by Stephanie Manning
Both considered young musical prodigies, composers Edvard Grieg and Erich Wolfgang Korngold enjoyed great successes in their careers. But while works by Grieg have long been part of the standard orchestral repertoire, Korngold’s film scores have overshadowed his classical compositions until more recently. The 13th episode of The Cleveland Orchestra’s digital series In Focus, “Dance & Drama,” presents works for string orchestra from each composer to highlight their shared Romantic sensibilities and influences from other art forms.
Franz Welser-Möst leads the Orchestra at Severance Hall in this hour-long performance, the last episode of In Focus’ first season. The program begins with Grieg’s From Holberg’s Time: Suite in Olden Style. The Holberg in question is Ludvig Holberg, a humanist playwright from the composer’s home country of Norway. The five movements, all inspired by traditional dance forms of that era, are both lively and lush.
In the opening “Praeludium: Allegro vivace,” the musicians combine an upbeat sensibility with an elegant approach to the softer passages. The more subdued “Sarabande: Andante,” featuring a mournful melody from the cello section, leads into the spirited “Gavotte: Allegretto,” which highlights the ensemble’s impressive ability to blend both within and between instrument sections.
The smooth lines of phrasing of “Air: Andante religioso” contrast nicely with the closing “Rigaudon: Allegro con brio,” which joins light and bouncy pizzicato with rich unison passages. All together, the energy and relatively short movements of the Suite make it a great choice to start the concert off.
Korngold’s Symphonic Serenade, the second and final work on the program, is rarely performed. After escaping to America from Nazi Germany, the Austrian (pictured) gained fame in the film music industry and became an influential force during Hollywood’s Golden Age. But his love for classical music persisted, and after the end of World War II he tried to stage a comeback with pieces like the Serenade.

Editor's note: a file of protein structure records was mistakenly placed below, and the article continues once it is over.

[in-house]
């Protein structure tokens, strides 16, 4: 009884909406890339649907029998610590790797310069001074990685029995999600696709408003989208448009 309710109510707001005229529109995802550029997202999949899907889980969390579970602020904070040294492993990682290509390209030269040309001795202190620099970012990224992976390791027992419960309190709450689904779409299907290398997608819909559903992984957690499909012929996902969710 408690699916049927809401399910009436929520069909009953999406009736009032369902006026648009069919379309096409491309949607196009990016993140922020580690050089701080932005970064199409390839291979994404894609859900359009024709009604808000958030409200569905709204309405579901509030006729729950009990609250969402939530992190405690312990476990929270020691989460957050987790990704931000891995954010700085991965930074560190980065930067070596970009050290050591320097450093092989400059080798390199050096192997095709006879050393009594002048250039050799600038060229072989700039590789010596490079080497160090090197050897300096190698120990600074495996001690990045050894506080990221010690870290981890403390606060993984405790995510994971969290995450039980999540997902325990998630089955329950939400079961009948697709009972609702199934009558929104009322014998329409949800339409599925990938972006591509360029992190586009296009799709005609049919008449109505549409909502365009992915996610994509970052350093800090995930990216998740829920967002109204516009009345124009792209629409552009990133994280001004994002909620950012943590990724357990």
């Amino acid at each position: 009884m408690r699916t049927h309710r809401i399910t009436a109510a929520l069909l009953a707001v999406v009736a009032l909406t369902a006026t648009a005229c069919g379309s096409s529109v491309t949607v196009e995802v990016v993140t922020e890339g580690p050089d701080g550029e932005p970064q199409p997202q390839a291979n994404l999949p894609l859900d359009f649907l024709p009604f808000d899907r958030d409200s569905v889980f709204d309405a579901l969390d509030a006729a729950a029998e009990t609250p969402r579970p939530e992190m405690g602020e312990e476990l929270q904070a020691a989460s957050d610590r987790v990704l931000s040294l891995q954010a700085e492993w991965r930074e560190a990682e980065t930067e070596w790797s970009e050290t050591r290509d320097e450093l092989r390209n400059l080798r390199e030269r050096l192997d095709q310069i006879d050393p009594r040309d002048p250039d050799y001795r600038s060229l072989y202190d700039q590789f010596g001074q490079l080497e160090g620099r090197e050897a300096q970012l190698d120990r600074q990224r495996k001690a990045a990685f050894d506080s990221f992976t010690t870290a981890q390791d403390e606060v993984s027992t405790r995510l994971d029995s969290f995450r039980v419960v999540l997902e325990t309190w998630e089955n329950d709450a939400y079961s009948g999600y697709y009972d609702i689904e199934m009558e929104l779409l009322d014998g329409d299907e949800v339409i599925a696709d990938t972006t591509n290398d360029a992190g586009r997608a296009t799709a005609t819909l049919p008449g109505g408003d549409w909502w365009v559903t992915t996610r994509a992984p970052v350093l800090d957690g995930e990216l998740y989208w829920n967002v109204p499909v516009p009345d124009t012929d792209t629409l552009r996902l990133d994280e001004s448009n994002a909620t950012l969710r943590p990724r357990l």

The composer’s cinematic style is evident throughout the piece, particularly during the inner two movements. In the second, “Intermezzo: Allegro molto,” Welser-Möst keeps his conducting light as the players deftly switch between plucking and bowing, with tasteful accents in the pizzicato sections. The somber and gentle “Lento religioso” provides the work’s most poignant moments, including a delicate quartet from the violins where the movement seems to hold its breath before a sweeping, emotional climax. Fortunately, the recording quality captures every nuance of the softs.
The outer movements exemplify Korngold’s Romantic influences. The opening “Allegro moderato, semplice” shifts quickly between drama and playfulness, as the Orchestra balances long lines with quick notes. After the sensitivity of the third movement, the finale brings the energy back with layers of intertwining lines that build to a satisfying resolution.
The Serenade was originally ill-received, much to the composer’s frustration. “Only in the last twenty to thirty years have we started to re-evaluate and re-appreciate his music,” Welser-Möst said in his video introduction. Despite debates among Korngold’s contemporaries about the piece being behind the times, today “we just value the quality of the music, which I think is extremely high.”
Published on ClevelandClassical.com June 25, 2021.
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